Using Butcher’s Broom for Hemorrhoids

Using Butcher’s Broom for Hemorrhoids2018-05-08T04:18:22+00:00

Butcher’s Broom (Ruscus aculeatus)

HR_ingredients_butchersbroom1.jpgLong before pharmacies existed and online doctor sites were dispensing free advice, humans were treating themselves with plants and herbs. One of those natural hemorrhoid treatment is Butcher’s Broom. Known to naturopaths and botanists as Ruscus Aculeatus, a member of the Asparagaceae family, Butcher’s Broom has been proven to increase blood flow, relieve constipation, and decrease hemorrhoidal swelling.

More specifically, the roots of Ruscus Aculeatus are what are used to create the Butcher’s Broom supplement. This shrub, grown in Europe and Asia, got its name from the tradition of bundling its shoots and branches around a stick in order to make a broom that was sold to butchers in England. The young shoots of Butcher’s Broom are often eaten like asparagus while the roots are dried and compounded into a medicinal.

Researchers have clinically demonstrated that Butcher’s Broom is great natural cure for hemorrhoids enhances blood flow throughout the body, particularly in the brain, legs, and hands. It is thought that the chemicals in the plant cause blood vessels and capillaries to constrict, reducing blood pooling and “smoothing” the circulatory processes. One German clinical trial, resulting in that country’s regulatory acceptance of Butcher’s Broom as a viable supplement, showed statistically significant results in reducing the size and pain associated with hemorrhoids. Today, an extract of Ruscus Aculeatus, marketed as Butcher’s Broom, is a common natural treatment taken in tea or pill form, for hemorrhoids.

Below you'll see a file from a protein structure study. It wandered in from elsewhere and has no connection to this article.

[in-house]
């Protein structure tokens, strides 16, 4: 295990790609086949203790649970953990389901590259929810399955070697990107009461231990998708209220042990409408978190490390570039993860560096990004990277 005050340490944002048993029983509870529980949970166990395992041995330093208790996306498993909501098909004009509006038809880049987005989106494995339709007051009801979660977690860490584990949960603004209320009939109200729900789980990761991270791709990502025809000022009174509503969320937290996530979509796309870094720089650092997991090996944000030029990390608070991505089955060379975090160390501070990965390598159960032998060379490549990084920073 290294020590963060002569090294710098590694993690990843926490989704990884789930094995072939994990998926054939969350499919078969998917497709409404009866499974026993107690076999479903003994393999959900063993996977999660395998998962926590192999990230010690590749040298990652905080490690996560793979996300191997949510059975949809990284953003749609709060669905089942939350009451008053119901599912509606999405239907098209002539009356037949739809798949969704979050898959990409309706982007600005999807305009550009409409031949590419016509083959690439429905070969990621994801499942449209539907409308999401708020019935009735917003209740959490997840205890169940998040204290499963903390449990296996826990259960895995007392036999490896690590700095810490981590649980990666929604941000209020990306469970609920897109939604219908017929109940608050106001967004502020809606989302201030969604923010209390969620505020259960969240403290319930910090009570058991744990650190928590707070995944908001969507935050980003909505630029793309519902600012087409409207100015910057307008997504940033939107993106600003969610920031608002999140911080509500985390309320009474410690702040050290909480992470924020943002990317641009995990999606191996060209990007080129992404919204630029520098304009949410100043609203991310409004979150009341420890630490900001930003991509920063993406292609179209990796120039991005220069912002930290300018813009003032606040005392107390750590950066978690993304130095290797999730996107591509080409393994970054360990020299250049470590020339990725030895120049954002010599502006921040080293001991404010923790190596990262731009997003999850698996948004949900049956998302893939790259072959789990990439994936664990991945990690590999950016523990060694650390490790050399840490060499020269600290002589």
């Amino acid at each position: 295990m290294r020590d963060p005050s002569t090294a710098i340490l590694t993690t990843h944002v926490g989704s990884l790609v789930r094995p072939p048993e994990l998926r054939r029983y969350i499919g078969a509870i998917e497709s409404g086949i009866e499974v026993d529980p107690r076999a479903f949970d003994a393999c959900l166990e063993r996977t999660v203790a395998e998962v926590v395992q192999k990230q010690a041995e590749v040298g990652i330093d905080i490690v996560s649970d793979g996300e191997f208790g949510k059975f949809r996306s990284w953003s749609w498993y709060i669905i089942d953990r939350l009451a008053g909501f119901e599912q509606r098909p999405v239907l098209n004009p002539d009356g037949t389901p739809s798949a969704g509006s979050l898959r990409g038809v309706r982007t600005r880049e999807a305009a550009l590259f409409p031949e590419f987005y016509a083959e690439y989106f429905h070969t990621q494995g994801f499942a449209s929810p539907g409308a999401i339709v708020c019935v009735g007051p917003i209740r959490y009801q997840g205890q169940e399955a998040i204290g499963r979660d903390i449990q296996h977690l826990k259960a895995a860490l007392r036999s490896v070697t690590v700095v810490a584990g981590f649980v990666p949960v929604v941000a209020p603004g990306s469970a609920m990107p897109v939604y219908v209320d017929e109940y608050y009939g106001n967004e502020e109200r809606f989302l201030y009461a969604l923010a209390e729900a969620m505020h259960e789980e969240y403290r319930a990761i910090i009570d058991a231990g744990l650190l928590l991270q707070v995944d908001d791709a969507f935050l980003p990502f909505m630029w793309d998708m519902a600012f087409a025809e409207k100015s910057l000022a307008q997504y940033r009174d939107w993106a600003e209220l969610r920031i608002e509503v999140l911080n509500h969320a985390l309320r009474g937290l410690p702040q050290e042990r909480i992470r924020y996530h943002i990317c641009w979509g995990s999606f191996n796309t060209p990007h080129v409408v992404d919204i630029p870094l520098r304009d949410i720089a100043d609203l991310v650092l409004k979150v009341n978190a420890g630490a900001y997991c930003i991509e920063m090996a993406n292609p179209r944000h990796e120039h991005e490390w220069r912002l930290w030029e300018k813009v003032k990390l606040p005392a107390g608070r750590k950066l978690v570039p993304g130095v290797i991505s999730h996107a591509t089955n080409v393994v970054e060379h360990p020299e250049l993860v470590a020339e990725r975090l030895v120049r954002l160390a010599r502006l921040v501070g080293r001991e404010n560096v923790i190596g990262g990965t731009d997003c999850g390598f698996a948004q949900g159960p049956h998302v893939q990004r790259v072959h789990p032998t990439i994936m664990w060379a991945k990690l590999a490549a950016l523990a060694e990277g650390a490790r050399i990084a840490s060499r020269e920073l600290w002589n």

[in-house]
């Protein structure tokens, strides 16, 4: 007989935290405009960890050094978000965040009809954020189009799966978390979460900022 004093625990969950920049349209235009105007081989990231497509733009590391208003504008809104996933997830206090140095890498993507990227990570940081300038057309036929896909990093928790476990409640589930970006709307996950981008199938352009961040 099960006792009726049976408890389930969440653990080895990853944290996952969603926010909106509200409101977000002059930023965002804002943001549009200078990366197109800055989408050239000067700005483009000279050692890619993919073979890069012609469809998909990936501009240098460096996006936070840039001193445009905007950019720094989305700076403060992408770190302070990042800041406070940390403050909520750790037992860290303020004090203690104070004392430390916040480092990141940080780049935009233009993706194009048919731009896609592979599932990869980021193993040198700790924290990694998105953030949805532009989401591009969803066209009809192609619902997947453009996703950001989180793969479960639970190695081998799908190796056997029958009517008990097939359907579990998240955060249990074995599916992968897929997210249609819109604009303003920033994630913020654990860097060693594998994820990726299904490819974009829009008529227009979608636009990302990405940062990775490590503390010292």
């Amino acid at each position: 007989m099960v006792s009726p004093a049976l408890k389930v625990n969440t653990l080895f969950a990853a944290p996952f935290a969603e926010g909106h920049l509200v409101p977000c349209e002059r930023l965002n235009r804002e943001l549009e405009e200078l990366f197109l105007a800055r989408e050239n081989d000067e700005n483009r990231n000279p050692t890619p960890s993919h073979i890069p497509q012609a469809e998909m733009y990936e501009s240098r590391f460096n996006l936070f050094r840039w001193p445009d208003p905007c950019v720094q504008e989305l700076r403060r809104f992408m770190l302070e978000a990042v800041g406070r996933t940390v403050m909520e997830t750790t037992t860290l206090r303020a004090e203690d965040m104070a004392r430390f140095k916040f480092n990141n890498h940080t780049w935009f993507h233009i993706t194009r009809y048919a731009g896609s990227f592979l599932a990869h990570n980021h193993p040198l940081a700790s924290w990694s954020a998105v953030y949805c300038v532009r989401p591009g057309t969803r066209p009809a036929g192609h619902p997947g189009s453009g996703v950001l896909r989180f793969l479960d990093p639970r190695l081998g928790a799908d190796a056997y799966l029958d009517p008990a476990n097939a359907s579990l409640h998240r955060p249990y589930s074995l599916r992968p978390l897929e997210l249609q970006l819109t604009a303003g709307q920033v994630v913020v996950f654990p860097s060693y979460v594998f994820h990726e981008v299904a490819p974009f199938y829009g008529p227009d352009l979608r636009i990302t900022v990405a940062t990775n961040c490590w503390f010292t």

Ruscus Aculeatus, also known to some as Knee Holly, Jew’s Myrtle, and Sweet Broom, is a fruit-bearing shrub that is often used as a decorative planting because it stays green throughout most of the year. The root of the Butcher’s Broom plant is often harvested in autumn. With a slightly sweet flavor, the root can be boiled and consumed as a tea or is dried and pulverized to create a powder. However it’s ingested, holistic practitioners tout the plant’s diuretic and aperient powers. Whether used to relieve constipation, improve circulation, or reduce hemorrhoidal swelling, Butcher’s Broom has been shown to provide a myriad of benefits.

Another use for Butcher’s Broom, besides its most popular hemorrhoid-shrinking abilities, is for the treatment of leg cramps, varicose veins, atherosclerosis, and other circulatory problems of the lower extremities. Again, researchers have concluded that components of the plant’s chemistry are acting on tissue in a contractile manner, improving smoothness and permeability of the blood pathways. That chemistry, researchers surmise, seems to interact with adrenergic receptors in cellular walls that stimulate an adrenal or “fight or flight” response. This is the same response that causes pupils to dilate, heart rate to increase, and the diversion of blood flow from organs to muscle.

As an over-the-counter treatment for hemorrhoids, varicose veins, water retention, constipation, and postural hypotension, Butcher’s Broom has been proven to be safe and effective. Holistic and naturopathic practitioners have recommended it for decades and consumers have reported great results.